I wish it were retroactive, but I'll take it. Mountaintop mining is a horrific practice and steps should be taken to stop it. This is good.
• Sen. Dick Durbin is introducing his public financing bill once again.
After the most expensive campaign cycle in U.S. history, a bipartisan group of lawmakers will introduce legislation this week to create an ambitious voluntary public campaign financing system that would ban contributions from lobbyists and place strict limits on other sources of campaign cash.
Under the proposed overhaul of campaign finance law, candidates would be prohibited from accepting donations from registered federal lobbyists but would receive public matching money for contributions from people in their communities. Advocates of the "Fair Elections Now" measure said the system would weaken the predominance of special interests in politics.
A lot of times, politicians offer "reform" that would do little or nothing to reform anything. This is an exception. Public financing is a proven technique, in Arizona, in Maine, in various municipal elections, to reduce the influence of money in politics. This is good (though I'm not hopeful, despite it being sponsored by members of both parties, that it will be successful).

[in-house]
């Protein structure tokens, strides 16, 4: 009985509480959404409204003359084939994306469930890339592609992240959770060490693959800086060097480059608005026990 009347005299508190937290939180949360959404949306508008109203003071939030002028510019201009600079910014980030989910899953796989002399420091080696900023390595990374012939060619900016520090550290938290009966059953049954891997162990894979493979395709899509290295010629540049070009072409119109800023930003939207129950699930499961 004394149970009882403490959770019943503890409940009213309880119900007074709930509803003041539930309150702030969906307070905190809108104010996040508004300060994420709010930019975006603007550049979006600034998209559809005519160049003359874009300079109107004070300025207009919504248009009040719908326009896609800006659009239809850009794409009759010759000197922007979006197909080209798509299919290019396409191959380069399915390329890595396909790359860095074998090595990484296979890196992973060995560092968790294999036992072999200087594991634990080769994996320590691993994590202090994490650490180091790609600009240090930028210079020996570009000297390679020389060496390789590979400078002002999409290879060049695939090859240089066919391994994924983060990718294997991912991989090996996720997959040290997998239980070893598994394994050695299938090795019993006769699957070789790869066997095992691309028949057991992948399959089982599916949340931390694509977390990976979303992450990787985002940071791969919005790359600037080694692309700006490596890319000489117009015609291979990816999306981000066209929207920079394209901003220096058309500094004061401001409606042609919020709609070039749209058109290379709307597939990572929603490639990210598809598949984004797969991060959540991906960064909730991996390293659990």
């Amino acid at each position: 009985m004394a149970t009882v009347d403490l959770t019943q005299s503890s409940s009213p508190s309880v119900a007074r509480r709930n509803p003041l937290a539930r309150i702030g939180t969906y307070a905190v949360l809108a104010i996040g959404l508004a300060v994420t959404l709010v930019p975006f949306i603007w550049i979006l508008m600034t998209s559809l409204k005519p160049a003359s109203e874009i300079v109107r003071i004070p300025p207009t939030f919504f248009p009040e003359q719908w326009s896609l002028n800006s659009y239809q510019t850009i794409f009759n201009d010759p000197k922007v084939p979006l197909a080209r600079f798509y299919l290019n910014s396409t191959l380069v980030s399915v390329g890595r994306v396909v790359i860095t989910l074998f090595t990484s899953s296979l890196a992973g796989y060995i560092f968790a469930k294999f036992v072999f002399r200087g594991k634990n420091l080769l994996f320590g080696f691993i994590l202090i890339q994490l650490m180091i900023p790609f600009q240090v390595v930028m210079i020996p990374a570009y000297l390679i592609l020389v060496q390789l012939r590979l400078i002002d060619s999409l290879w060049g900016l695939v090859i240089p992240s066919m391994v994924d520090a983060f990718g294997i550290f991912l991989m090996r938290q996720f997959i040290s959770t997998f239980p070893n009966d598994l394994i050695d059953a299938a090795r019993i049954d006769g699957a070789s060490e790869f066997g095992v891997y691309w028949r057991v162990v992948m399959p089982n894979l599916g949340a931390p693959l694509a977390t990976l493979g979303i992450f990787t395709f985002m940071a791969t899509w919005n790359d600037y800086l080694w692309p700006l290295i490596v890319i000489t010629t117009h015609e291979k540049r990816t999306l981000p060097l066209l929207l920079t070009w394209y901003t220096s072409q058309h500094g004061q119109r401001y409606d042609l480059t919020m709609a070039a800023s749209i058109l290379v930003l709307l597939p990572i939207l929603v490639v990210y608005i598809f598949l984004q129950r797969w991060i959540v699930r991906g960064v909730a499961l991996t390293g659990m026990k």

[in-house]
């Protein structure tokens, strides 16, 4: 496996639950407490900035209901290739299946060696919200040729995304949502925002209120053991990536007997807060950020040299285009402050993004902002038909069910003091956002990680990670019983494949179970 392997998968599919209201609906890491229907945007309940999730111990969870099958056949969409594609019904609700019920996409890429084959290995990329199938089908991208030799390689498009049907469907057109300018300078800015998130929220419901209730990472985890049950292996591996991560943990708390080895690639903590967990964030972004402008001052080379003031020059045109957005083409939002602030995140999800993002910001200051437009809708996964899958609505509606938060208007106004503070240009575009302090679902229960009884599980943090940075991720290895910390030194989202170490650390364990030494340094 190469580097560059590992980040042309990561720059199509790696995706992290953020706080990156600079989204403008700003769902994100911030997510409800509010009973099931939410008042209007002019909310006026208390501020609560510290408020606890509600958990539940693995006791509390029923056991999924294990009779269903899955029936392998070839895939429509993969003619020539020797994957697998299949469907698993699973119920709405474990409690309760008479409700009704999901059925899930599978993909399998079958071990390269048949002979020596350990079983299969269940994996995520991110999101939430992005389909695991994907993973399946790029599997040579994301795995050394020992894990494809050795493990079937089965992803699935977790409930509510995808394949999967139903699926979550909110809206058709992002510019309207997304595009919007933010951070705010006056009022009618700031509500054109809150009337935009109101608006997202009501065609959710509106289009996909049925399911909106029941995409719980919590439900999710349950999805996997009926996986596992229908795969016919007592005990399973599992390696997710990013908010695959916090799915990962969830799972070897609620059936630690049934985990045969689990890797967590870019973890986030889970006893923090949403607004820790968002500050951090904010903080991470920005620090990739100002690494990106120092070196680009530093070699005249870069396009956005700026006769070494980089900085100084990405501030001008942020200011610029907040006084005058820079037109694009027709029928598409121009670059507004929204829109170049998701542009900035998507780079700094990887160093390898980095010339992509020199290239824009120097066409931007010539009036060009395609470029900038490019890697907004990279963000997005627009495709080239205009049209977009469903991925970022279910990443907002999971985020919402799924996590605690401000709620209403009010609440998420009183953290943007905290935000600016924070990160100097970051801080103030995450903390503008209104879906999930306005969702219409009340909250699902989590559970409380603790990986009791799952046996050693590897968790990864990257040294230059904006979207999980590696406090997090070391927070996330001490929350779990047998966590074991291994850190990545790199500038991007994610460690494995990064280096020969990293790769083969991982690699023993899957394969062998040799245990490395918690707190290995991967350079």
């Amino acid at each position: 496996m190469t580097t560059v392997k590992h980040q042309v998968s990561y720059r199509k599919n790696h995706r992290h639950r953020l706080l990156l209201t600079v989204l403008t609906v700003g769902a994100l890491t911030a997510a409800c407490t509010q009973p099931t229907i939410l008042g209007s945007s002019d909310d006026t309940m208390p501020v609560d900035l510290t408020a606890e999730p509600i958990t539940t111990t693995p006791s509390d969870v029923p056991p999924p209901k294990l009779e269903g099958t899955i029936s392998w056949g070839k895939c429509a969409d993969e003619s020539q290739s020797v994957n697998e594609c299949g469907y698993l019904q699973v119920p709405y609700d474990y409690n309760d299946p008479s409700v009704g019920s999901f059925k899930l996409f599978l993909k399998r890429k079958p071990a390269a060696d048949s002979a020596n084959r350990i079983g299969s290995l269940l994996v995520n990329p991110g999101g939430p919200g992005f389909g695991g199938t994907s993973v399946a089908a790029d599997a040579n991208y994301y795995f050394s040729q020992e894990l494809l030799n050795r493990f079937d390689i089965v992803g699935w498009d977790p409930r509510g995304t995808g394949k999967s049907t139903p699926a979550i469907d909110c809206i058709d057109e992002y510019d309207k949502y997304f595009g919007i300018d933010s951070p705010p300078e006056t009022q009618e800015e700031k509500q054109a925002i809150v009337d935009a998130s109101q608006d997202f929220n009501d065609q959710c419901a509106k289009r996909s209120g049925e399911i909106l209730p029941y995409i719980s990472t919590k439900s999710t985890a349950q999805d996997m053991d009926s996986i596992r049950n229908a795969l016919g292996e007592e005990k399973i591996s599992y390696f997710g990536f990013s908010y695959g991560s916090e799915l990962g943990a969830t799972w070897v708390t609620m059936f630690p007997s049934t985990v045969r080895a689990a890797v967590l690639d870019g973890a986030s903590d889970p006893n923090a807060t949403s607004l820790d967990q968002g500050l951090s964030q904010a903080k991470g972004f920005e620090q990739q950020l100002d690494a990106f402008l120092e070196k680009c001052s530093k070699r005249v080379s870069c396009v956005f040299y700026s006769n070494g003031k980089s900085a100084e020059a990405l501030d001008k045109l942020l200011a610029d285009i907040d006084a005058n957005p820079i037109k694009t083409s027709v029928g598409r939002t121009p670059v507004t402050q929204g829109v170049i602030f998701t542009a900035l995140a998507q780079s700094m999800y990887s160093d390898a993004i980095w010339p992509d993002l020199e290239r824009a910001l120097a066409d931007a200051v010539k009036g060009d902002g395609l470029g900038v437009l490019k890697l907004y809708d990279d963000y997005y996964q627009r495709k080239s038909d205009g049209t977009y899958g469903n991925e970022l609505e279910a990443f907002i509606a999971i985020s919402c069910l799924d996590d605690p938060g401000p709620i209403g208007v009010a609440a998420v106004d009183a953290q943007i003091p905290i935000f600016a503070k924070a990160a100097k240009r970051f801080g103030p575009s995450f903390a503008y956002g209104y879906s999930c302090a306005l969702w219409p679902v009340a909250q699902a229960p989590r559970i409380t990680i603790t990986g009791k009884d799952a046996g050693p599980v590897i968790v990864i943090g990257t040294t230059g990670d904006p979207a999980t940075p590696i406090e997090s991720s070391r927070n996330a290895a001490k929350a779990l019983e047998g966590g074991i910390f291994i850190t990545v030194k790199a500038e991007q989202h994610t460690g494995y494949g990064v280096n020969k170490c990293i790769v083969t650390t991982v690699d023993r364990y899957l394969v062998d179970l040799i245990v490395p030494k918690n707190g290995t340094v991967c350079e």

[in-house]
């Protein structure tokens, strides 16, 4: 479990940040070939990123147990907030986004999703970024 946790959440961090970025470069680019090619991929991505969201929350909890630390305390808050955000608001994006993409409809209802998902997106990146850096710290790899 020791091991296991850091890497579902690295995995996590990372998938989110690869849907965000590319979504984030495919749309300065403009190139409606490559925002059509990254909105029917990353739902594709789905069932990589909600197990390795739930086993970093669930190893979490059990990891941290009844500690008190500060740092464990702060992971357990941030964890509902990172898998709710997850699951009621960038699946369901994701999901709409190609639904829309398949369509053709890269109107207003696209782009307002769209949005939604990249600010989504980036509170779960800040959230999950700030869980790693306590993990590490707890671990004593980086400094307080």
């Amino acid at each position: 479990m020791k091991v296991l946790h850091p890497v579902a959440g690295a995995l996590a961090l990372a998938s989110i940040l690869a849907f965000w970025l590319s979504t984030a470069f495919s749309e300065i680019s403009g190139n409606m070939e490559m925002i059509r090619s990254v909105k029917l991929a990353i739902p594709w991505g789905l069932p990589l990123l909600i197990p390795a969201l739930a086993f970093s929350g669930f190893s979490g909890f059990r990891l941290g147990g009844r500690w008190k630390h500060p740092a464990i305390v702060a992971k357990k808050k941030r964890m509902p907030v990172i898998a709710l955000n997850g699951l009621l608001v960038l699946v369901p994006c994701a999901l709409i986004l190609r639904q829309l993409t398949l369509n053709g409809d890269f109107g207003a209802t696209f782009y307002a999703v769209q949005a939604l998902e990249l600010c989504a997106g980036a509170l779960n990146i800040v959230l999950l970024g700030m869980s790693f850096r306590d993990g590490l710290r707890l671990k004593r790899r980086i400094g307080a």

• A federal judge paved the way for the dispensation of the morning-after pill to girls younger than 18.
U.S. District Judge Edward R. Korman in New York instructed the agency to make Plan B available to 17-year-olds within 30 days and to review whether to make the emergency contraceptive available to all ages without a doctor's order.
In his 52-page decision, Korman repeatedly criticized the FDA's handling of the issue, agreeing with allegations in a lawsuit that the decision was "arbitrary and capricious" and influenced by "political and ideological" considerations imposed by the Bush administration.
"These political considerations, delays and implausible justifications for decision-making are not the only evidence of a lack of good faith and reasoned agency decision-making," he wrote. "Indeed, the record is clear that the FDA's course of conduct regarding Plan B departed in significant ways from the agency's normal procedures regarding similar applications to switch a drug from prescription to non-prescription use."
The common argument from the right is that the ability to obtain Plan B will cause promiscuity. Plan B causes nausea and temporary bodily harm, which nobody seek out, and besides nobody on earth thinks that way. What will happen is a decrease in the unwanted teenage pregnancy rate, which is desired by most, and an enhancement of free choice for women. This is good.
Now, some may say that none of this matters, and Obama's taxpayer giveaway to the banks will destroy the country, and overall he's a very bad person. But tell that to the 17 year-old who now can rectify her bad situation, or the residents who get sick from living next to the mountaintop removal mine, etc.